Cayman Islands government immigration and hiring freeze rules are combining to prevent additional police officers from being hired to patrol local communities, Royal Cayman Islands Police Commissioner David Baines said Monday.
Mr. Baines, in testimony before the Legislative Assembly’s Finance Committee, fielded questions about police responses to certain incidents that some lawmakers indicated were lacking, particularly in the less-populated areas east and north of Bodden Town.
“I have to manage demand with the resources I have,” Mr. Baines said. “I haven’t asked for more of the budget. I have asked for the budget that’s been allocated.”
The commissioner said that RCIPS has struggled through “stop-starts” over the past several months where certain policing programs could not begin because of uncertainty about staffing. He said he did not intend to criticize the current Progressives-led administration in making his remarks, but was merely flagging up a structural problem that existed in government finances.
“It happens with the police, probably as one of the most affected departments, namely because we’ve got around 50 percent of expats, so when there’s a freeze needed to meet a budgetary need in the country, the gaps and vacancies are held in those departments which have [the] most expats,” Mr. Baines told the committee. He was referring to a “soft” hiring freeze that the civil service started around 2009 and has maintained to some level ever since.
“At the minute, my budget suggests that I should have 487 officers,” Mr. Baines continued. “I’ve got 450. We move constantly to fill those vacancies, and it makes sense that I don’t like to take staff from one area … into the other. I seek to use [officers] in the best areas to develop public confidence and reassurance, to meet local demands but also to have sufficient [officers] there to respond quickly to any incidents that are developing.”
On Tuesday, Mr. Baines clarified that 487 is the total number of jobs in the RCIPS, both civilian and police. That figure is the total planned in the budget for the upcoming 2015/16 year. However, at various times in a budget year, the government will give directives for the “freezing” of current vacancies in order to save money.
“I will be in the region of $1.9 million underspent on my budget this year [referring to the 2014/15 budget year that ends in June], not because I didn’t want to spend it, but due to various bureaucratic procedures that prevent the quick advertisement and replacement of positions that become vacant by retiring or leaving staff,” he said. “The police and other agencies that have a significant expat workforce get disproportionately hit by this moratorium on appointments as it is the short-term contract[s] that are subjected to most churn and are most affected by freezes.”
Police staffing during the government’s 2013/14 budget year, the latest records available, showed 217 Caymanians and 232 non-Caymanians working in the RCIPS, about a 52 percent non-Caymanian workforce. Over each of the last two years, the RCIPS has hosted one cadet course to hire local officers. The classes typically add 12 to 15 cadets to the department.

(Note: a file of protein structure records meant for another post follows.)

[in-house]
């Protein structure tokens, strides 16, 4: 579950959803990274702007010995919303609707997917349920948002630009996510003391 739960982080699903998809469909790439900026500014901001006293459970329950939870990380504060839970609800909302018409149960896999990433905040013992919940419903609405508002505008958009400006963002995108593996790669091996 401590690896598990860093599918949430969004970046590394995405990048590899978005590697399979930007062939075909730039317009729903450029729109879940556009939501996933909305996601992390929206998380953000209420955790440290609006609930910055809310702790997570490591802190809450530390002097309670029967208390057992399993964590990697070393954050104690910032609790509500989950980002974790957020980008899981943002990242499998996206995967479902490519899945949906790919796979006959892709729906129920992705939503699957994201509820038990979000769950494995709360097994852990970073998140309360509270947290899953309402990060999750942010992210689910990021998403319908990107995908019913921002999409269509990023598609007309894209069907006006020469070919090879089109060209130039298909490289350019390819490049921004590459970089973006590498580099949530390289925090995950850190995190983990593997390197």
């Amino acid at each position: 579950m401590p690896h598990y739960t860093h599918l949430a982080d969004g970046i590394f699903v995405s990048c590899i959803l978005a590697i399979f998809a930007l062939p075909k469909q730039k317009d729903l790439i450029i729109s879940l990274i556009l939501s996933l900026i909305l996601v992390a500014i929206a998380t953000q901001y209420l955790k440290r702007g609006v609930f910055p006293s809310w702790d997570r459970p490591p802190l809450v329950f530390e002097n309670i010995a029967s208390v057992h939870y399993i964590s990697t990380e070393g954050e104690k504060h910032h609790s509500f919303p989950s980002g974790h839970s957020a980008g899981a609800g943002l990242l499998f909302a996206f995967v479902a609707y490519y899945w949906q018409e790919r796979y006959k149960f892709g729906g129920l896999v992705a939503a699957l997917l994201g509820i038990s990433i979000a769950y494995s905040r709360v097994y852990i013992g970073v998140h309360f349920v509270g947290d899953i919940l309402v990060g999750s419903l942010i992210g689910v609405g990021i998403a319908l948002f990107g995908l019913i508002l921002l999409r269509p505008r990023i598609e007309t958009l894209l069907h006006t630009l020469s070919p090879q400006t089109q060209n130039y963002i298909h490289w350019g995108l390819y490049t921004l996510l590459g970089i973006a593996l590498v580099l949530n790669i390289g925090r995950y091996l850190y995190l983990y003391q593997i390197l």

North Side MLA Ezzard Miller asked how many police officers should be added to ensure “increased police presence” in North Side and East End districts.
“I don’t need additional budget,” Mr. Baines said, adding that hiring nearly 40 more officers would prevent the police from having to “rob” from certain areas of the department to staff others – for instance – taking neighborhood police officers off their assignments to boost local patrols.
“If we’re fully [strengthened], I don’t need to deviate people from shifts in the eastern districts,” he said.
In addition to the hiring issues, Mr. Baines said, a great deal of police officers’ time over the past 18 months has been spent on serving either arrest warrants or summonses from the courts.
Mr. Baines said it has been the intention to move more of the process serving duties to the court marshals service, but for a variety of reasons that hasn’t happened.
“Sadly, it is left as a baby for the police to look after and deliver,” he said.
There are already hundreds of outstanding warrants dating back years that have not been served, and Mr. Baines said Monday that the situation isn’t getting any better.
“The reality is that often we serve all of them, a warrant is executed, the matter goes to court and then it’s put off for another date,” Mr. Baines said. “We then get further summonses or warrants issued when it’s delayed yet again. So it triples, quadruples the number of times we have to go through the same process to go before a court.”
To help alleviate officers’ workload, Mr. Baines said the RCIPS has begun traffic enforcement efforts with the special constabulary. Special constables are unpaid, volunteer officers who work in certain capacities with the police.
During the 2010/11 budget year, the RCIPS effectively eliminated its traffic department, shunting traffic duties to rank-and-file patrol officers. Since that time, the overall number of traffic tickets issued by police has declined steadily, reaching an all-time low last year before trending up again this year.
Mr. Baines said the special constabulary unit would focus on traffic issues such as covered license plates, tinted windows and speeding.